Stud Poker Strategy: Theorem of Poker – A Closer Look for Stud Players
The Theory of Poker by David Sklansky should be on everyone's must-read list of poker books. It is a classic, for good reason. Within the book's pages Sklansky addresses, powerfully and broadly, winning concepts of play including how to read hands, strategic plays, how to conceal the strength of your hand with slow play, how to bluff, what a semi-bluff is, and many other critical pieces of strategic poker insight. If you haven't read it and mastered it, you should.
Contained within is Sklansky's oft-cited 'Fundamental Theorem of Poker'. Rather than summarize it, and run the risk of misconstruing or misrepresenting it, let me quote it for you here. It's not terribly long:
Every time you play a hand differently from the way you would have played it if you could see all your opponents' cards, they gain; and every time you play your hand the same way you would have played it if you could see all their cards, they lose. Conversely, every time opponents play their hands differently from the way they would have if they could see all your cards, you gain; and every time they play their hands the same way they would have played if they could see all your cards, you lose. – David Sklansky, "The Theory of Poker"
Simple, straightforward, valuable, clear…
I know that it may be considered heretical in the religion of poker to challenge this statement. But though there is much in it that is valuable and correct, though many times this may be so, it is surely not correct every or time or nearly every time. And so, as a whole it is wrong. By the time you finish reading this series of articles, I'm sure that if you are open-minded, you will agree with me.
If both you and your opponent always knew the mathematically correct betting action when you and he viewed all of the cards in play, then if you got your opponent to deviate from his correct strategy because you mislead him about your cards, you would gain and he would lose – and vice versa.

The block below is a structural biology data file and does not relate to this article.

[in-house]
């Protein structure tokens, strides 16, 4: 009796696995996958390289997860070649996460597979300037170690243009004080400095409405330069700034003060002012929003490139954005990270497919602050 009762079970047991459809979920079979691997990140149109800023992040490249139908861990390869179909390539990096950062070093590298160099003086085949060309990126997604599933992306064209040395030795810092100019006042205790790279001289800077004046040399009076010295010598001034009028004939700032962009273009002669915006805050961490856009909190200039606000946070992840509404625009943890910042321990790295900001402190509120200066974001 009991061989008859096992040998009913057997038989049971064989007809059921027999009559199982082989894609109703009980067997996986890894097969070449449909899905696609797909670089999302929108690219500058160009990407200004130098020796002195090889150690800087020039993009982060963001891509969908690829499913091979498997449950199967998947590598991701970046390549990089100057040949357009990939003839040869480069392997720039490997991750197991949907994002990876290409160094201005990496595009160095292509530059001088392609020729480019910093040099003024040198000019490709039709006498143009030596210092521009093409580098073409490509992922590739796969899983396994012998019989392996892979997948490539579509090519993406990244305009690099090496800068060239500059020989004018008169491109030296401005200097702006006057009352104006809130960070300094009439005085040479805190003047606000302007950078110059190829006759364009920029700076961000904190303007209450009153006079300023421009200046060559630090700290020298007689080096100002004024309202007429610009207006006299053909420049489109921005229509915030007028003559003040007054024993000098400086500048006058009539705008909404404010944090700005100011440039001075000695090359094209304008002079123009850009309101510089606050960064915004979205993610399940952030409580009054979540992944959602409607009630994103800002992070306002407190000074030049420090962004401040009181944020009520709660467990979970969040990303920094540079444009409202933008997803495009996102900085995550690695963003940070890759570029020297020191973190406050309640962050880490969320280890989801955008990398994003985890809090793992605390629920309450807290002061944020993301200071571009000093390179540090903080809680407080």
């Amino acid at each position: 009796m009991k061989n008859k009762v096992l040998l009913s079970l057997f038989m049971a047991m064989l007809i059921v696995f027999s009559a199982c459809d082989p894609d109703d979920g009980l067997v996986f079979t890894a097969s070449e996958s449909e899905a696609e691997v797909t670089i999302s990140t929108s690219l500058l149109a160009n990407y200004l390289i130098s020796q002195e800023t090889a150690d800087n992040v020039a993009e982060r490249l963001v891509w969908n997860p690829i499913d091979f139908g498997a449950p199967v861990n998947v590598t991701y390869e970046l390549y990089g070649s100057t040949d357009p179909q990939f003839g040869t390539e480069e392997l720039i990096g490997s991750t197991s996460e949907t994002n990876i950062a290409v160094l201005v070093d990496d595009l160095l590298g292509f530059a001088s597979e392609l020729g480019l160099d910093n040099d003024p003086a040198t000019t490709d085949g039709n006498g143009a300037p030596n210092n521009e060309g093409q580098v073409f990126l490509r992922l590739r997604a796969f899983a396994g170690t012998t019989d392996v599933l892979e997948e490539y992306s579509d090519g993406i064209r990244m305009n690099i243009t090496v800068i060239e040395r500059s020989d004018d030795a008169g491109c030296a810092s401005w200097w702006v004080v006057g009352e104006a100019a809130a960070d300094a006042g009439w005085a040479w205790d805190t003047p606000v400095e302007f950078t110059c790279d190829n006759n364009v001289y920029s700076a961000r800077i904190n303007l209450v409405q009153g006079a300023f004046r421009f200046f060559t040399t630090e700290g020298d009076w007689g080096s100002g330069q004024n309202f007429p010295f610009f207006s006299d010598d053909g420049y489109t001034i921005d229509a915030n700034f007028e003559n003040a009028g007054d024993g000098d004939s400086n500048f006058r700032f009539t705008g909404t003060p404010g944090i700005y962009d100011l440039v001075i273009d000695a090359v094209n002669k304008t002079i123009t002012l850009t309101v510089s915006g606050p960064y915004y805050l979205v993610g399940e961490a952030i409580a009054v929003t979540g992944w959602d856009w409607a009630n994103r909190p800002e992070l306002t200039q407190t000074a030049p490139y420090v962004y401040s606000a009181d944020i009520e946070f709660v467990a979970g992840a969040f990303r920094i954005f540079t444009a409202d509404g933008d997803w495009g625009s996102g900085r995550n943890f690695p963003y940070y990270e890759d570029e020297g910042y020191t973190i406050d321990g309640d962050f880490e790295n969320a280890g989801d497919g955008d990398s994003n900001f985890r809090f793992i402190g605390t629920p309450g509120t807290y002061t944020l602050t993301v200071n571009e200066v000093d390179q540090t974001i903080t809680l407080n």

Everyone can agree that nearly all of the time, this would be the case when there were no more cards to come. If, for example, it was the river with no more cards to come, and you convinced your opponent by your raise that he should fold, when if he could see your cards he would have seen that he beat you, then you gain and he loses. True. Obvious. Similarly, if there were no more cards to come, and you had two pair, and your opponent's betting convinced you that he had a flush and you folded, when in fact if you could see his hand you would see that he has a busted flush and you would have correctly called, you would lose and he would gain.
But before the final round, when there are still cards to come, many players would make the wrong play even if they could see their opponents' cards. And so, paradoxically, if they deviated from that play that they would have made had they been able to see their opponents' cards, they might be backing into the right play.
It's weird, I know.
But here's the simple problem with many players' stud play. They do not know the correct play – or they do not make the correct play even if they know it – when there are more cards to come. And they make this wrong play not because they are fooled about their opponents' hands but because they just do not know the correct play in that situation.
Even knowing what their opponent has they fold when they should raise, they call when they should fold, they fold when they should call, etc.
Sklansky's Fundamental Theorem of Poker does not account for that serious problem, and in so doing it misleads players into focusing on mixing up their play and making deceptive plays when they should instead focus on learning the correct betting action based on what their opponent is likely to hold.
For me it's like giving a spoke wrench to a new owner of a bicycle. He will use this great tool. But because he hasn't been properly tutored he may well use it incorrectly, knocking the wheels of his bicycle out of true – and ending up needing the help of a bike mechanic.
The saying goes, "A little knowledge is a dangerous thing." For me, teaching beginning and even intermediate players that they should focus on deception – before they have mastered the fundamentals – often pushes that player's game out of true… with disastrous consequences.
In future columns I'll give you some examples of how players often misplay their hands – even knowing or guessing correctly what their opponents have. And then I'll explain what the correct play is, and why. This, for me, is the critical step that Sklansky and others incorrectly presume poker players already have taken before applying the Fundamental Theorem of Poker.